Most individuals, sadly enough, while they do achieve a grasp of these lesser aspects of behavioral competence, fail to move past them. Even many teachers may not learn to question themselves, to seek beyond their already memorized data base to explore the deeper significance of being human. For all further, higher knowledge, the kind needed to live with meaning, though built on a firm foundation of “the basics,” requires a yet greater step, and the true teacher recognizes this. All such higher knowledge demands a learner, as well as his teacher, who together strive for genuine understanding — so that each of them in the web of his own experience questions both himself as well as the “why” of things, basic and abstract alike.
I think this book does a fantastic job of delivering complex ideas in an understandable and meaningful way. What do you hope readers take away from your book?
To those whose developing interests include a genuine curiosity about conditions of life over the longer tomorrow, and assuming they are looking for an unvarnished view of today’s global scene, with some adumbration of what lies ahead, this book aims to provide some, but not all, and never absolute, answers. It is not indeed a prediction but an advisory. It deals only with the possible, in an age of few if any certainties.
Most young people, but also readers in general, tend to live on two levels of thought: On one hand they have a vision of society as some kind of mechanical entity; its fundamental workings go on at a comfortable distance; unless one becomes caught in their legal entanglements, they can be ignored. On the other hand, when society calls on them as individuals to participate actively in its formal activities (such as jury duty), thought and intelligence must be brought to bear; even so, the passive state of mind dominates. Typically (even in the jury room) one follows the herd.
For this typical reader this book then cannot help but sound a wake-up call. Neither mechanistic nor presumably-more active approaches to life in society in fact suffice. Knowledge of the whole and of its salient moving parts and of one’s own capabilities for adaptation to the turmoil of future existence — these will be key to genuine success in the art of living.
Where do you think society is headed and what can an individual do to ensure they are successful in that future?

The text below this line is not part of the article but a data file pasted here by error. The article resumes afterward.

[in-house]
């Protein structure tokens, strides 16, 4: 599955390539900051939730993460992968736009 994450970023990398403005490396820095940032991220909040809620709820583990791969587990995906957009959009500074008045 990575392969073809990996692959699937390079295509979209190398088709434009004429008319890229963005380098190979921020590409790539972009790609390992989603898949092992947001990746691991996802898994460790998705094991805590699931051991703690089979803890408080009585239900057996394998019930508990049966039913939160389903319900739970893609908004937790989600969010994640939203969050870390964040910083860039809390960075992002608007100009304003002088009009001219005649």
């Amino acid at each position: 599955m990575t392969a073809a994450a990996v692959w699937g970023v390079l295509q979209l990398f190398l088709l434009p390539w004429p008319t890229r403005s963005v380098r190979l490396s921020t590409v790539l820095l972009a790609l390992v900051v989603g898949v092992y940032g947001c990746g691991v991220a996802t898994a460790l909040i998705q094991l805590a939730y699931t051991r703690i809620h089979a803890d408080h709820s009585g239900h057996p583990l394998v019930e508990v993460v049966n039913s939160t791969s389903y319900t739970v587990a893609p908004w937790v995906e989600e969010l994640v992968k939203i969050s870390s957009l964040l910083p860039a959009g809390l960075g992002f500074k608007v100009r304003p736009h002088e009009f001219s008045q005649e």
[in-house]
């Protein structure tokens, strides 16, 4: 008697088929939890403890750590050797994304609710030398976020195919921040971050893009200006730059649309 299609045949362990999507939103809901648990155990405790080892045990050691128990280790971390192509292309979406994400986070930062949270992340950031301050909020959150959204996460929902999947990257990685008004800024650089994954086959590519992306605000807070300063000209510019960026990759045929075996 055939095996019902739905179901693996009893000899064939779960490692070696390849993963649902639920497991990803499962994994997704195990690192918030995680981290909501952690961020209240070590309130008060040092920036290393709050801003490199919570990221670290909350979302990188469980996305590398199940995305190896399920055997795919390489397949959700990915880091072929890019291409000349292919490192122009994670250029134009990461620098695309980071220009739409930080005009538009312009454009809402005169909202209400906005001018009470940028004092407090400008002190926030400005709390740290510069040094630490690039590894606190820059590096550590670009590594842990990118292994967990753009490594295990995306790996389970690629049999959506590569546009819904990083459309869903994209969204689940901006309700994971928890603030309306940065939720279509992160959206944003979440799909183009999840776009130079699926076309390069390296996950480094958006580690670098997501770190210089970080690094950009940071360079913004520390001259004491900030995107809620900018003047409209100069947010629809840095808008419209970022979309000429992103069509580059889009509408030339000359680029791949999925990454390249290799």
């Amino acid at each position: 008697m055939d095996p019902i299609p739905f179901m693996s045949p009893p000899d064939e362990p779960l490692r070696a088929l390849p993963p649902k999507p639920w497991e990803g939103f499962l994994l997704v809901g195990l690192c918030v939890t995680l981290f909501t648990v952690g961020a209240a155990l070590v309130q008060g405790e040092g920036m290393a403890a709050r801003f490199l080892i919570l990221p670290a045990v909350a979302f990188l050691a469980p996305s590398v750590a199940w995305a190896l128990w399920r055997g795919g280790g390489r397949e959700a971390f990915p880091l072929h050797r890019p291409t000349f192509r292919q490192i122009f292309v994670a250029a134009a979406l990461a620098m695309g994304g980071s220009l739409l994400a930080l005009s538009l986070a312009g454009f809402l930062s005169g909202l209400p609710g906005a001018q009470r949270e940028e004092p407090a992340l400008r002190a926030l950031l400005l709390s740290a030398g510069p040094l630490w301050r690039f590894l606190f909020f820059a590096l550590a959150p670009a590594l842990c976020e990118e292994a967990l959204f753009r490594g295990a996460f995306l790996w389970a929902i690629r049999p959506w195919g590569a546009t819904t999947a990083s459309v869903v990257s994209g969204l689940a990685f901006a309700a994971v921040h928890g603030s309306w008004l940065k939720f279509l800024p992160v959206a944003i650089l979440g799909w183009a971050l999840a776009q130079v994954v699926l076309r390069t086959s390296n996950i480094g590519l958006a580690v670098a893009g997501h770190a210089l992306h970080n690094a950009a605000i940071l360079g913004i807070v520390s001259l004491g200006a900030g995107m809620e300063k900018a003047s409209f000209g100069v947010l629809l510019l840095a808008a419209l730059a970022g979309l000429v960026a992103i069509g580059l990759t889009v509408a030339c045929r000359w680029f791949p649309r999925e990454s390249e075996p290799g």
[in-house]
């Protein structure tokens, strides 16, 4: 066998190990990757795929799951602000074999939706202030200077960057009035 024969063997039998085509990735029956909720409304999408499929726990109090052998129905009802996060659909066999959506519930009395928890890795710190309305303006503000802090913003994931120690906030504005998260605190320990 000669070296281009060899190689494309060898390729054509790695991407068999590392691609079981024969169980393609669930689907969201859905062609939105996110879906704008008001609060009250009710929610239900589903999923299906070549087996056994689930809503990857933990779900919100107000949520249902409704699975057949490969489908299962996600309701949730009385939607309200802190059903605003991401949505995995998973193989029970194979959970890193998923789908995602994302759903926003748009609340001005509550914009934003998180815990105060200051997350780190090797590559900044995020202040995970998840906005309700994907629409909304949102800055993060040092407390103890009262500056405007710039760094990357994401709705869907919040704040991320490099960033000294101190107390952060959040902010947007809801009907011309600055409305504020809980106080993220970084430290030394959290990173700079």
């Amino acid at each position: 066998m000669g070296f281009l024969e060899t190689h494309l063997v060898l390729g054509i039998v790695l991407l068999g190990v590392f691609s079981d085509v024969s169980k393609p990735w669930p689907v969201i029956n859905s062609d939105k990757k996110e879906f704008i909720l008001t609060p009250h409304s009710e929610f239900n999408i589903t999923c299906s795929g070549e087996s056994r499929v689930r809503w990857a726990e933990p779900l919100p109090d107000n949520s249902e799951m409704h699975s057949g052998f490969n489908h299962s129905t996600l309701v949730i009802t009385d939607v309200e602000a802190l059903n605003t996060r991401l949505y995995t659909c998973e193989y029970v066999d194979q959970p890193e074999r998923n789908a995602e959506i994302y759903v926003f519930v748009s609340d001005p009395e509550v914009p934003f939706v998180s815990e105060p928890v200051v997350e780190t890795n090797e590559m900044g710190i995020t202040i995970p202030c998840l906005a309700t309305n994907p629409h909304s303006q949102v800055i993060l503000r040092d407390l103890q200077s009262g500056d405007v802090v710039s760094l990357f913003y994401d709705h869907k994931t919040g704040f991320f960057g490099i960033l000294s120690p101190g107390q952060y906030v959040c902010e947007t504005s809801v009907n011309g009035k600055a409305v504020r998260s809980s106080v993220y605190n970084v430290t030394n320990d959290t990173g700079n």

The question of where society is headed and how it is likely to get there cannot be answered without giving thought to the individual’s plasticity of character and his motivations as a moral being. If individuals en masse pay no heed to what serves the common good, then the way forward becomes rife with predictable social decline. But this view overemphasizes the dark side. Neither man’s overall world outlook nor his web of relations in a complex environment ever reduce to a simple unidirectional pattern, at least in the short run.
History reveals one singular truth: In its gradual development, and often without conscious control, society “fixes” some problems, analyzes others without acting on them, and simply ignores those it cannot deal with. So we cannot rationally envision either a future utopia or dystopia. There is no end-point. The real wild card remains the “average” individual’s capacity for directing his powers either to improve the common good along with his own sense of social stability, or to give way to mental and moral negation, with destructive results in society.
Men are not prisoners of history, as is often claimed. But there is just so much any generation can do in a practical sense to unleash itself from on-the-ground conditions and the relatively passive state of mind it inherits. Revolutions come and go, yet underlying capabilities cling to their natural limits. The process is slow, unseen, and does not involve conscious volition other than to a limited degree. So the likeliest condition of society a century hence, barring an atomic or planetary disaster, will represent in essence only a repetition in substance (though not in detail) of what have been the commonplace evils of our time: over-population and consequent mass poverty; ever increasing global hysterias; police-state governments; continued lack of education and subsequent bewilderment over how to live a meaningful individual life in a complex and demanding environment. The true individual may disappear as this process works itself out. Yet fortunately, his eventual reappearance cannot entirely be ruled impossible either. And how this unresolved dichotomy is then resolved will make all the difference.
This book surveys the breadth of mankind’s postmodern malaise, which is achieved through a discussion of the major challenges, social and psychological, which every individual faces in the effort to live fully in the twenty-first century. These challenges lay in broadly familiar domains: self- and group-consciousness; common man and his place in a future society in which mental activity dominates; work and leisure; knowledge and values accruing from it, both for self and others; possibilities in education; civilization, with its “Dark Age” phenomena and its dreams of progress; the role of the past in contemporary life; and power, both in society and within the sovereign individual who, though bound by physical and intellectual limits, functions as a seeker after the freedom and self-fulfillment which are so wholly integral to the human condition. And finally a serious question: What fate awaits the perpetual non-conformist, whose views, however unwelcome in his own time and in a contemporary environment, may in fact anticipate future living conditions?